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The Fuel Cell and Hydrogen Energy Association (FCHEA) is the trade association for the fuel cell and hydrogen energy industry, and is dedicated to the commercialization of fuel cells and hydrogen energy technologies. Fuel cells and hydrogen energy technologies deliver clean, reliable power to leading edge corporate, academic and public sector users, and FCHEA members are helping to transform our energy future. FCHEA represents the full global supply chain, including universities, government laboratories and agencies, trade associations, fuel cell materials, components and systems manufacturers, hydrogen producers and fuel distributors, utilities and other end users.

National Hydrogen Day Activities and Events

Fuel Cell Vehicle Ride and Drive at San Francisco Fleet Week

Connor Dolan

CaFCP staff will take part in the 2016 annual Charge Across Town EV Test Drive during Fleet Week and National Hydrogen Day on October 8-9 at Pier 27 in San Francisco, CA. FREE ‘ride and drives’ in the latest electric vehicles, including plug-in, battery, and fuel cell EVs. CaFCP staff will have the 2016 Toyota Mirai, Hyundai Tucson FCV, Mercedes Benz BClass F-Cell in the test drive and the 2017 Honda Clarity on display.

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Altergy Celebrates National Hydrogen and Fuel Cell Day

Connor Dolan

Today, Altergy joins the nation in celebrating National Hydrogen and Fuel Cell Day by marking the growth of the industry and raising awareness of the benefits fuel cells and hydrogen technologies provide in generating reliable and resilient power, improving the environment by reducing greenhouse gas emissions, and increasing America’s energy security.


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Capital Capital Capital Tour in Photos

Eric Parker

In commemorating National Hydrogen and Fuel Cell Day, representatives from the Fuel Cell and Hydrogen Energy Association (FCHEA) and Toyota Motor Company drove a Toyota Mirai on a Capital-Capital-Capital tour from the nation's capital in Washington, D.C., to the capitals of Richmond, Virginia, and Annapolis, Maryland.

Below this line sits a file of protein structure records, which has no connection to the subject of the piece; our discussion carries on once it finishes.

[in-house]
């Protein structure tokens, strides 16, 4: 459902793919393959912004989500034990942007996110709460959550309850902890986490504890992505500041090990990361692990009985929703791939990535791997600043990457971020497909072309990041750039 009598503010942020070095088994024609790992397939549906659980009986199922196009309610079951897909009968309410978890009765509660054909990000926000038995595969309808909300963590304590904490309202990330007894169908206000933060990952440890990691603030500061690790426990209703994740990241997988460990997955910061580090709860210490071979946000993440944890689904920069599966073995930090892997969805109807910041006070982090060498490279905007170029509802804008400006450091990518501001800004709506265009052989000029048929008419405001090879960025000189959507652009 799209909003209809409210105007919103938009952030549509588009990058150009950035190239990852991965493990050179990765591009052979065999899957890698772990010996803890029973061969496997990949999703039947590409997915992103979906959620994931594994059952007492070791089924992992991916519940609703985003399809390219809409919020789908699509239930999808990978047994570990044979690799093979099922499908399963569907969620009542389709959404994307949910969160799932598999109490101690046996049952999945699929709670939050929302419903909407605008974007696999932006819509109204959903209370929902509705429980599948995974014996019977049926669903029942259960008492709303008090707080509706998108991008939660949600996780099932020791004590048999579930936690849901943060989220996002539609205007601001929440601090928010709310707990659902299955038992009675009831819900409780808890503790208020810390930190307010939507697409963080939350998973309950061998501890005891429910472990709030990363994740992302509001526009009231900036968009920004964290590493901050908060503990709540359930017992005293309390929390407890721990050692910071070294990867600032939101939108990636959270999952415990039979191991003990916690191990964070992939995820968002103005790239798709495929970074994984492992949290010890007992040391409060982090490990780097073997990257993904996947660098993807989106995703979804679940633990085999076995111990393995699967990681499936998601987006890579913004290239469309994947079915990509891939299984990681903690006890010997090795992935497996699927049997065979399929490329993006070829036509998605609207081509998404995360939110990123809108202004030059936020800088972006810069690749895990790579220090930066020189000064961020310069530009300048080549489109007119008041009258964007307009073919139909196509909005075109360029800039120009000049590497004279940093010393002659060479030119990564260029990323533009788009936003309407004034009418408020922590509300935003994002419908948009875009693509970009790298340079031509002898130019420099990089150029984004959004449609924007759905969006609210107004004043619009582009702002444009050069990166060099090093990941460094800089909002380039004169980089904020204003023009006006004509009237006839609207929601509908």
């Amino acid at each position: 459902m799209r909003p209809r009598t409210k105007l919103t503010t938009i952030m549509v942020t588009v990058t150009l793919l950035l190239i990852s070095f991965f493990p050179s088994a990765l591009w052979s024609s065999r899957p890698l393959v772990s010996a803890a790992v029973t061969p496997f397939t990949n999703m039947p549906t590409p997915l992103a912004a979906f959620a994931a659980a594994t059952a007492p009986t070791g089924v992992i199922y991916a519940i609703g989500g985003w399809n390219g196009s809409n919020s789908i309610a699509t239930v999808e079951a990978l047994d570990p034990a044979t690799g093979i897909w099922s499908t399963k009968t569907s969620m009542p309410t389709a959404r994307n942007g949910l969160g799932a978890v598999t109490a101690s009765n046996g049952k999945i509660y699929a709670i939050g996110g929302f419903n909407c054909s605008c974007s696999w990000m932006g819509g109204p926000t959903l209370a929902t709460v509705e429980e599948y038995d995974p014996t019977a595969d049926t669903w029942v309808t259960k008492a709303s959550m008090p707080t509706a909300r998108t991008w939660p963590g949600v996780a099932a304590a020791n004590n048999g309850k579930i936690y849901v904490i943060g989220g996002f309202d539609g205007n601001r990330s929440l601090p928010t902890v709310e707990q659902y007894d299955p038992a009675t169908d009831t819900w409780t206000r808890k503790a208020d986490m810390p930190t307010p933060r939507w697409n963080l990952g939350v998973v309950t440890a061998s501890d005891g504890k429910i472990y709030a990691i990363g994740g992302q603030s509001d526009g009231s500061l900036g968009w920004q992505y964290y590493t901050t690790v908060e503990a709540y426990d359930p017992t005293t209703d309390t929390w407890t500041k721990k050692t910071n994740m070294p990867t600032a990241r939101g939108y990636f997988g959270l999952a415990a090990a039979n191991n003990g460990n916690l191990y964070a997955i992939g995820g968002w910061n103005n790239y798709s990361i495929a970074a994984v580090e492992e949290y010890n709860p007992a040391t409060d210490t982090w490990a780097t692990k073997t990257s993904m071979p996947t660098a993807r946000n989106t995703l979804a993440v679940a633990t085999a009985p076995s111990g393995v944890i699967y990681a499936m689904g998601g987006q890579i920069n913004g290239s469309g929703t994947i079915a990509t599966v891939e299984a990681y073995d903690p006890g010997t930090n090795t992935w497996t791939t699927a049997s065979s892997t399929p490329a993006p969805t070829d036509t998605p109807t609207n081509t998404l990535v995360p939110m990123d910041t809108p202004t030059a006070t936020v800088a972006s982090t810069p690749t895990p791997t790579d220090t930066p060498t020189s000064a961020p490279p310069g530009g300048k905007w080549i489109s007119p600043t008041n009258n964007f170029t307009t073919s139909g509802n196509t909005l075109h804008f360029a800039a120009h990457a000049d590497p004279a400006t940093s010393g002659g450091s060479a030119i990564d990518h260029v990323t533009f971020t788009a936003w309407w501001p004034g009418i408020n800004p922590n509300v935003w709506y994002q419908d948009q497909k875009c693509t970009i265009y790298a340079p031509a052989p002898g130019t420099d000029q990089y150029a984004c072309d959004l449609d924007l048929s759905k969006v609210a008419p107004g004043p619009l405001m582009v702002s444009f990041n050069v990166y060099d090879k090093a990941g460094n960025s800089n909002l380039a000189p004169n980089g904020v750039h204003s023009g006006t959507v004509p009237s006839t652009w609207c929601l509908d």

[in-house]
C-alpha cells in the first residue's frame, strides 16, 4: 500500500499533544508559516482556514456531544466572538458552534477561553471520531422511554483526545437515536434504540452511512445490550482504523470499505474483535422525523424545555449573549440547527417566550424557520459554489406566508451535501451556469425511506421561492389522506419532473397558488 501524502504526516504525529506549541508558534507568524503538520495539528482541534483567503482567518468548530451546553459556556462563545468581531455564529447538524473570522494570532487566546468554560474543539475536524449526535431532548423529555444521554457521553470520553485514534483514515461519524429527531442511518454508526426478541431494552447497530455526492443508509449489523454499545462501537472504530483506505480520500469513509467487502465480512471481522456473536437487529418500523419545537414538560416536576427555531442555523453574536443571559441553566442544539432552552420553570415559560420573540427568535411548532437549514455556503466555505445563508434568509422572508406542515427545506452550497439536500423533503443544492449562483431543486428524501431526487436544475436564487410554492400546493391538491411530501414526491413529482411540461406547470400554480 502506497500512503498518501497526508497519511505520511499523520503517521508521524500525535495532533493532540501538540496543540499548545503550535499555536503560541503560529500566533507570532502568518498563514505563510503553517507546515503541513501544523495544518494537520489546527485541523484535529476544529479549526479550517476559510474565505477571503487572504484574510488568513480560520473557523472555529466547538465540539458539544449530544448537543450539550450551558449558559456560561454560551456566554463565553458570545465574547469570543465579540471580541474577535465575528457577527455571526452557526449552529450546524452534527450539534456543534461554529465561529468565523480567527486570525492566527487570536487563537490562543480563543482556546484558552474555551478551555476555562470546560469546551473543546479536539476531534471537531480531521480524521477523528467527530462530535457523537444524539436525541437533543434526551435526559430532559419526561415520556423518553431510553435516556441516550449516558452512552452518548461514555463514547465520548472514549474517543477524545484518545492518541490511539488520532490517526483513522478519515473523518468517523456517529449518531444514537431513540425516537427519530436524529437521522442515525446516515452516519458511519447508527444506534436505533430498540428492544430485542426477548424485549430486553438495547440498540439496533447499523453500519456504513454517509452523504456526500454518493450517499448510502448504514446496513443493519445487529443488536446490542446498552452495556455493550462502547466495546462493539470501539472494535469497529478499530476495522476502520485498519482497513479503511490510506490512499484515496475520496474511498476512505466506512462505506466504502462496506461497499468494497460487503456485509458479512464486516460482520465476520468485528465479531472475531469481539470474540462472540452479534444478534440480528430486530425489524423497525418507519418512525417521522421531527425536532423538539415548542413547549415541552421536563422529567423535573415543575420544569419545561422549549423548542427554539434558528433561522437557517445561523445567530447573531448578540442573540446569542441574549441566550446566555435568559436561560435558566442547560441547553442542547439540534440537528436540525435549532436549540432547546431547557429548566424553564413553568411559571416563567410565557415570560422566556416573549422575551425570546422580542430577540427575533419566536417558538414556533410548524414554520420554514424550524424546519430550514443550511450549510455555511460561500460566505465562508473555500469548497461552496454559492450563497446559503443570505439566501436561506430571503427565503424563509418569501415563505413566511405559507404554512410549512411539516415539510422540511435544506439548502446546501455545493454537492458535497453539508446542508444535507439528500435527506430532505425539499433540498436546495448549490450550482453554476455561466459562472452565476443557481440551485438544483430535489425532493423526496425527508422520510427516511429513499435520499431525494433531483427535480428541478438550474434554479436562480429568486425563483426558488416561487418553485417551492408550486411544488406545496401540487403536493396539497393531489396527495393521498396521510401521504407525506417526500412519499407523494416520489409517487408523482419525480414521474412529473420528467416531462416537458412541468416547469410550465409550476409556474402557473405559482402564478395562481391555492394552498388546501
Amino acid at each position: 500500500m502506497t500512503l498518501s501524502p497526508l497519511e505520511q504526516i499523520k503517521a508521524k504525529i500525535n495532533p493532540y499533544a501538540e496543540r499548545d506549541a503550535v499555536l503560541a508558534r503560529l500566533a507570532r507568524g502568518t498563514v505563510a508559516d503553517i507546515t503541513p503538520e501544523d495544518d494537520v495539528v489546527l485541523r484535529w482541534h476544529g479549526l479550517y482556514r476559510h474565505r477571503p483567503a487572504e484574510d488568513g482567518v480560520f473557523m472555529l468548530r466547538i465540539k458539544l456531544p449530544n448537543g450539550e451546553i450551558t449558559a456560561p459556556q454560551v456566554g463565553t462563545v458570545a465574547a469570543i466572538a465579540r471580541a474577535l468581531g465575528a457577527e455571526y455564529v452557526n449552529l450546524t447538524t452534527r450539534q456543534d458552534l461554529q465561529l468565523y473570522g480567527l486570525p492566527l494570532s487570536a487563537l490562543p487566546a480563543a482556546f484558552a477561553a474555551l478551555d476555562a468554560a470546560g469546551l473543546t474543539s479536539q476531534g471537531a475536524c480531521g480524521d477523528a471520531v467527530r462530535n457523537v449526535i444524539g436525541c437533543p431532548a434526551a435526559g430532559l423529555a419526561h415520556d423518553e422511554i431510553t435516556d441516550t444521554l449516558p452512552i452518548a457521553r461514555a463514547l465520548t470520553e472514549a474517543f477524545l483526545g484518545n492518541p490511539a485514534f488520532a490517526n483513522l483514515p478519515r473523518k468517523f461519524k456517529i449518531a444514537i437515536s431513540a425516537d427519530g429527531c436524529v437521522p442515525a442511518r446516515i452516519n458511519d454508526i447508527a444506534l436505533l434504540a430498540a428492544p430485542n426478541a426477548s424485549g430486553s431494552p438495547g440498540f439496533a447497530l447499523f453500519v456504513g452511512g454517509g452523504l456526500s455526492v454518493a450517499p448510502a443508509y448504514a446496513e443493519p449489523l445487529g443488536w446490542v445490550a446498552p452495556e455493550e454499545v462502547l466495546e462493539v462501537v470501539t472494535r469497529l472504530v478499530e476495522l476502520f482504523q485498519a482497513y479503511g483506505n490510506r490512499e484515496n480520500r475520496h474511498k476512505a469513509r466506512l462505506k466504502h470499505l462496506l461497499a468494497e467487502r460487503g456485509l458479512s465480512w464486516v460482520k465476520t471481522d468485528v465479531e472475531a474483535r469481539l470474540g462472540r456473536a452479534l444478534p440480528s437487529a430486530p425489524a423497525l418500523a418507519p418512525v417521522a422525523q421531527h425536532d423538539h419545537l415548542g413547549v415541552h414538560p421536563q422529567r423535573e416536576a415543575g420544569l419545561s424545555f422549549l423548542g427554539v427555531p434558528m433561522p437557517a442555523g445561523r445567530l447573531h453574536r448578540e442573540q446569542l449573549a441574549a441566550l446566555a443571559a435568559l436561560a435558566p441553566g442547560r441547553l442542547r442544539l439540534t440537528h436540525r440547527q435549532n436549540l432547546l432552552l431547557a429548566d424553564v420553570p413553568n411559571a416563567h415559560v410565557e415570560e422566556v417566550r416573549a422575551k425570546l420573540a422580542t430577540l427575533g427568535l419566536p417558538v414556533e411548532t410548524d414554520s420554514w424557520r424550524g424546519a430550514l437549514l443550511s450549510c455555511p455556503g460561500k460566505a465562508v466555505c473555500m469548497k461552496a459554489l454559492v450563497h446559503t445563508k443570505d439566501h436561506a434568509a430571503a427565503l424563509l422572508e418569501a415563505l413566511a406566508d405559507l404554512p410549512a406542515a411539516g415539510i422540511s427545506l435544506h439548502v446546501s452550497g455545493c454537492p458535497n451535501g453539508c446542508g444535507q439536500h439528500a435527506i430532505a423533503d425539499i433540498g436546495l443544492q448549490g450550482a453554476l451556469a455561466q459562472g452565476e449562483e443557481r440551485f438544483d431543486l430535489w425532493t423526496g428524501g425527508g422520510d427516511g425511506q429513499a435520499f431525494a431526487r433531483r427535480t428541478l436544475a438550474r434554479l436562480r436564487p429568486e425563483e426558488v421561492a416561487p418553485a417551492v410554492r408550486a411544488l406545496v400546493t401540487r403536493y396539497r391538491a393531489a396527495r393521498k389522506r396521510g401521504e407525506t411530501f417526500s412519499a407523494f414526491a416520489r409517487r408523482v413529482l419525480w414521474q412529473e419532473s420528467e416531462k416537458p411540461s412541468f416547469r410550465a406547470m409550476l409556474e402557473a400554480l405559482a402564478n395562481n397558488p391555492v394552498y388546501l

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Argonne National Laboratory Highlights Six Things You Might Not Know About Hydrogen

Connor Dolan

October 8th is National Hydrogen and Fuel Cell Day. To celebrate, here are a few things you might not know about hydrogen and fuel cells.

Why is National Hydrogen and Fuel Cell Day celebrated on October 8th?

The day is celebrated on October 8 (10/08) because the atomic weight of hydrogen is 1.008 atomic mass units.

Why should I care about hydrogen? What is it good for?

Hydrogen is an important chemical for many industrial processes, most notably in the production of ammonia, which is used to make the fertilizer used to grow food, and in petroleum refining, where hydrogen is used to produce gasoline. Other uses include metal refining and the semiconductor industry, where it is used to make computer chips in phones and tablets.

Hydrogen can also be used as a fuel to power cars and heat buildings. The most important benefit of using hydrogen as a fuel is that when you burn it, the byproduct is just water. Hydrogen can also be used as a way to store energy, and this use has the potential to have a large impact on our future. Hydrogen can help reduce greenhouse gas emissions, integrate renewable energy into the grid and reduce the use of petroleum and other fossil fuels.

What is a fuel cell and how does it work?

A fuel cell is a device, similar to a battery, that converts the energy stored in chemical bonds to electrical energy. Fuel cells are more efficient than traditional combustion methods to convert fuel into electrical energy.Unlike a battery, a fuel cell isn't recharged, but is rather supplied with a flow of fuel (like hydrogen) that it reacts with an oxidant (like air or pure oxygen), which is then converted to electrical energy.

It's cleaner, too. When hydrogen is the fuel, the only byproduct is water — unlike our common combustion engines, which can create harmful byproducts like nitrogen oxides.

What are fuel cells used for?